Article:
By analyzing bacterial data, researchers have discovered thousands of rare new CRISPR systems that have a range of functions and could enable gene editing, diagnostics, and more.
First-year MIT student and former Time “Kid of the Year” honored for promoting science and innovation among youth and inspiring them with several inventions.
BRAIN CONNECTS supports McGovern Institute and Department of Brain and Cognitive Sciences research aimed at mapping the brain’s connections.
Five MIT faculty, along with seven additional affiliates, are honored for outstanding contributions to medical research.
By focusing on causal relationships in genome regulation, a new AI method could help scientists identify new immunotherapy techniques or regenerative therapies.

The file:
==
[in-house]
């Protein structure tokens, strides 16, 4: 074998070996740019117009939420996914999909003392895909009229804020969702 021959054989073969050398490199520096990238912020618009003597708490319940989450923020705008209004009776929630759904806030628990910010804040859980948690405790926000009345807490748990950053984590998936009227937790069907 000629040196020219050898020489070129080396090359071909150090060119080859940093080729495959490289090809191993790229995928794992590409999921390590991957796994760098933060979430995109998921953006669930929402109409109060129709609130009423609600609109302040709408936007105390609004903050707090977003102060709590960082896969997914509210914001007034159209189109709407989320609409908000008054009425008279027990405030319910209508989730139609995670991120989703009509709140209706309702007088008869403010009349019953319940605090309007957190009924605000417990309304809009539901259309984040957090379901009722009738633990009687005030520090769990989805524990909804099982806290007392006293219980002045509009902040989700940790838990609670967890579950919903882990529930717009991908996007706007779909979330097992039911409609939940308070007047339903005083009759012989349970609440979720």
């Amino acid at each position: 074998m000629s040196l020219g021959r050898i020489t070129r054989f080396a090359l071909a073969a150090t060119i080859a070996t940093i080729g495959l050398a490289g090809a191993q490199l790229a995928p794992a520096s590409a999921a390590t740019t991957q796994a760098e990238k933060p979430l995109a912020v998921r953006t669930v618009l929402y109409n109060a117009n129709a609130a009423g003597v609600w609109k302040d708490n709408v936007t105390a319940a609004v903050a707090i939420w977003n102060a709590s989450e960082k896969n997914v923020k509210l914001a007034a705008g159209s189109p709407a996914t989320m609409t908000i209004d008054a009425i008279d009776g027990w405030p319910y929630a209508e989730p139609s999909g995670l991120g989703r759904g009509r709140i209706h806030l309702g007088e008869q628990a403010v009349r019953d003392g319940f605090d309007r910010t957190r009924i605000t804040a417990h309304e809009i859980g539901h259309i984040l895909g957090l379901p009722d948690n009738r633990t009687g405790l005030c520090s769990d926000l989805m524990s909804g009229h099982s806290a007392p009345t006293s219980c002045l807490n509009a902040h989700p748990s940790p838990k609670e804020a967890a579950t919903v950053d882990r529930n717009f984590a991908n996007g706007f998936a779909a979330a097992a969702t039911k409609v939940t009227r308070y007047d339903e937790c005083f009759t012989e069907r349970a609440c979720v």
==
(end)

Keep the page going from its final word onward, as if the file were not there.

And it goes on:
In addition to turning on genes involved in cell defense, the STING protein also acts as an ion channel, allowing it to control a wide variety of immune responses.
A biotech entrepreneur, Koehler will help faculty and students launch startups and bring new products to market through the MIT Deshpande Center for Technological Innovation.
Scientists pinpoint where thousands of individual proteins are made in intact tissue and single cells
A new technology called RIBOmap can give researchers valuable insight into how protein production in animal and human tissue is altered in disease.
BioAutoMATED, an open-source, automated machine-learning platform, aims to help democratize artificial intelligence for research labs.
The first RNA-guided DNA-cutting enzyme found in eukaryotes, Fanzor could one day be harnessed to edit DNA more precisely than CRISPR/Cas systems.